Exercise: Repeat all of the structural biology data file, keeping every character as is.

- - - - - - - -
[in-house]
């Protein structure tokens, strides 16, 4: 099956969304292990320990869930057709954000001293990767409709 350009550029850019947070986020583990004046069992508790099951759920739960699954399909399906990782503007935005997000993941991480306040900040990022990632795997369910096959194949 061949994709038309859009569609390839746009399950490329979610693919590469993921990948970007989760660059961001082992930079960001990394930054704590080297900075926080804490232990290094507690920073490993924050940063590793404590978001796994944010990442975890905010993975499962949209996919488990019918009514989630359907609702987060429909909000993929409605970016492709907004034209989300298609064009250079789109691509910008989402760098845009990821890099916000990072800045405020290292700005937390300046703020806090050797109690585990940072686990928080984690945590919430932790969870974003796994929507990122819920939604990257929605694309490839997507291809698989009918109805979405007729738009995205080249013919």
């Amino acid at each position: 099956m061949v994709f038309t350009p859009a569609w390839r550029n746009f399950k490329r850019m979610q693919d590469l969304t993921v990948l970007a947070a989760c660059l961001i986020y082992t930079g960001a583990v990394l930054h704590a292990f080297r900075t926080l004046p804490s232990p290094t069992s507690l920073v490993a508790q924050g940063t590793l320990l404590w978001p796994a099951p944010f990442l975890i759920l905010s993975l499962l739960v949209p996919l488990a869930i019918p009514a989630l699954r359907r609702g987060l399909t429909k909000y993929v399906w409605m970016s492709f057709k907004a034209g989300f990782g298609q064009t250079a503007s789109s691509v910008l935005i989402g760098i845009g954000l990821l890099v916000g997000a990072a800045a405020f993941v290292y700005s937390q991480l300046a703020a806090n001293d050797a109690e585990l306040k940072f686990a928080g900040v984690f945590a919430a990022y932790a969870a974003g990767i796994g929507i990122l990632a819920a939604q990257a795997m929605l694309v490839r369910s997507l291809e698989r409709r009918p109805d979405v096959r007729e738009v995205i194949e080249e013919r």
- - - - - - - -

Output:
[in-house]
């Protein structure tokens, strides 16, 4: 099956969304292990320990869930057709954000001293990767409709 350009550029850019947070986020583990004046069992508790099951759920739960699954399909399906990782503007935005997000993941991480306040900040990022990632795997369910096959194949 061949994709038309859009569609390839746009399950490329979610693919590469993921990948970007989760660059961001082992930079960001990394930054704590080297900075926080804490232990290094507690920073490993924050940063590793404590978001796994944010990442975890905010993975499962949209996919488990019918009514989630359907609702987060429909909000993929409605970016492709907004034209989300298609064009250079789109691509910008989402760098845009990821890099916000990072800045405020290292700005937390300046703020806090050797109690585990940072686990928080984690945590919430932790969870974003796994929507990122819920939604990257929605694309490839997507291809698989009918109805979405007729738009995205080249013919």
């Amino acid at each position: 099956m061949v994709f038309t350009p859009a569609w390839r550029n746009f399950k490329r850019m979610q693919d590469l969304t993921v990948l970007a947070a989760c660059l961001i986020y082992t930079g960001a583990v990394l930054h704590a292990f080297r900075t926080l004046p804490s232990p290094t069992s507690l920073v490993a508790q924050g940063t590793l320990l404590w978001p796994a099951p944010f990442l975890i759920l905010s993975l499962l739960v949209p996919l488990a869930i019918p009514a989630l699954r359907r609702g987060l399909t429909k909000y993929v399906w409605m970016s492709f057709k907004a034209g989300f990782g298609q064009t250079a503007s789109s691509v910008l935005i989402g760098i845009g954000l990821l890099v916000g997000a990072a800045a405020f993941v290292y700005s937390q991480l300046a703020a806090n001293d050797a109690e585990l306040k940072f686990a928080g900040v984690f945590a919430a990022y932790a969870a974003g990767i796994g929507i990122l990632a819920a939604q990257a795997m929605l694309v490839r369910s997507l291809e698989r409709r009918p109805d979405v096959r007729e738009v995205i194949e080249e013919r």